Opening with I Will Not Be Moved a quiet number where Jo’s voice is dominant held the crowd from the first to the last note. When upping the tempo this is a young artist and company full of confidence and style; Jo engaged with the audience from the first note without an introduction and she had everyone enthralled. Introducing Amnesty, she reinforced the rapport with her easy charm and friendly words. This is a beautiful track from her début album Dirt On My Tongue with some wonderful piano playing delivered by Stevie Watts. The set contained a mix of tracks from the album and other re-invented covers and songs from her repertoire. Her tribute to Bobby Bland is a thoughtful rendition of Ain’t No Love In the Heart Of The City, fast becoming a Jo classic an integral part of the show. Coldheart is another track from her début album which enthralled the appreciative audience both of Jo’s voice and The Company whose instrumentation and timing on every track is faultless whether live or in the studio, yes Jo and her bell clear vocals take centre stage but without her band she would not have the depth and tonal interest that they bring to this pitch perfect party. Stevie Watts keys are as ever the focal point for Jo and there is no wonder why him and drummer Martin Johnson are already as we listen tonight nominated for British Blues Awards 2014.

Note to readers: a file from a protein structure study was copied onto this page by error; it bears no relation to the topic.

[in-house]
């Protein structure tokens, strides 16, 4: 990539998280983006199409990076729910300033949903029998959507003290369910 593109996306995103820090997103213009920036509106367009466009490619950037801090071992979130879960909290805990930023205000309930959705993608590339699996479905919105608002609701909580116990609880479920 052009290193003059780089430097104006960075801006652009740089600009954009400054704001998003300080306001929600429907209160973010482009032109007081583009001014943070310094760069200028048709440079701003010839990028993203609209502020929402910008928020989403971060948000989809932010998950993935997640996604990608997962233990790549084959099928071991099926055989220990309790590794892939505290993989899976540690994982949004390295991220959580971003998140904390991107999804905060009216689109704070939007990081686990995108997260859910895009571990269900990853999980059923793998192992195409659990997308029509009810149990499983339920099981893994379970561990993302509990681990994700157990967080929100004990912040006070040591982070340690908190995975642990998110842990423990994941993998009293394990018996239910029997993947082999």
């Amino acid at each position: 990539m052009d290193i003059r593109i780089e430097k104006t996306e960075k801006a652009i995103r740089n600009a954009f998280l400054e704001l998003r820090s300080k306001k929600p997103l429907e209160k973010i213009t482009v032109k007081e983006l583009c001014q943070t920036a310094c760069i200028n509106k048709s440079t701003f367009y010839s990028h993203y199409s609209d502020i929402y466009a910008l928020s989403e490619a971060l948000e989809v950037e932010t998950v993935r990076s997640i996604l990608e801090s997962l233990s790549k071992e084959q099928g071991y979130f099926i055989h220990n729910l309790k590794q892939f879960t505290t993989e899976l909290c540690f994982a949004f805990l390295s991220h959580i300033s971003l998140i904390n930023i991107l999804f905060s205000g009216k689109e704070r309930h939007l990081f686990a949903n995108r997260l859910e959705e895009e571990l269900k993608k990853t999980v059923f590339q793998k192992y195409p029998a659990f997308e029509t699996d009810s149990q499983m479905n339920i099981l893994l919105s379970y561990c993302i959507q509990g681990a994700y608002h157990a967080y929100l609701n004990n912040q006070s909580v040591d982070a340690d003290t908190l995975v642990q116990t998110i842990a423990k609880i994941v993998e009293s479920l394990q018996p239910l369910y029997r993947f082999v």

The second set was just as stylish and delighted the audience with every note played and word sung, everyone was entranced, yes there were lots of tracks of her album showcasing why you want to add it to your collection. Intertwined were different renditions of classics and tonight Jo threw in a curve ball as she introduced Lewis Taylor as a “muso’s Muso” but check him out he has a cult following – Song definitely one to enjoy. The set was full of changes, and tempos with a taste of jazz, freeform music and dollops of soul this may not be classical blues but Jo Harman and Company are a talented outfit delivering high quality live music that delights the ears and leaves you wanting more. Looking forward to her soon to be released Live at The Albert Hall as Jo Harman is a singer who with her talented band are raising the quality at every performance this is a class act. Maybe not for blues traditionalist but for everyone else who loves live music this is an act to catch as she tours UK and Europe. The encore was far too short but certainly showcased a funky side of Jo and the band leaving us energised and wanting more.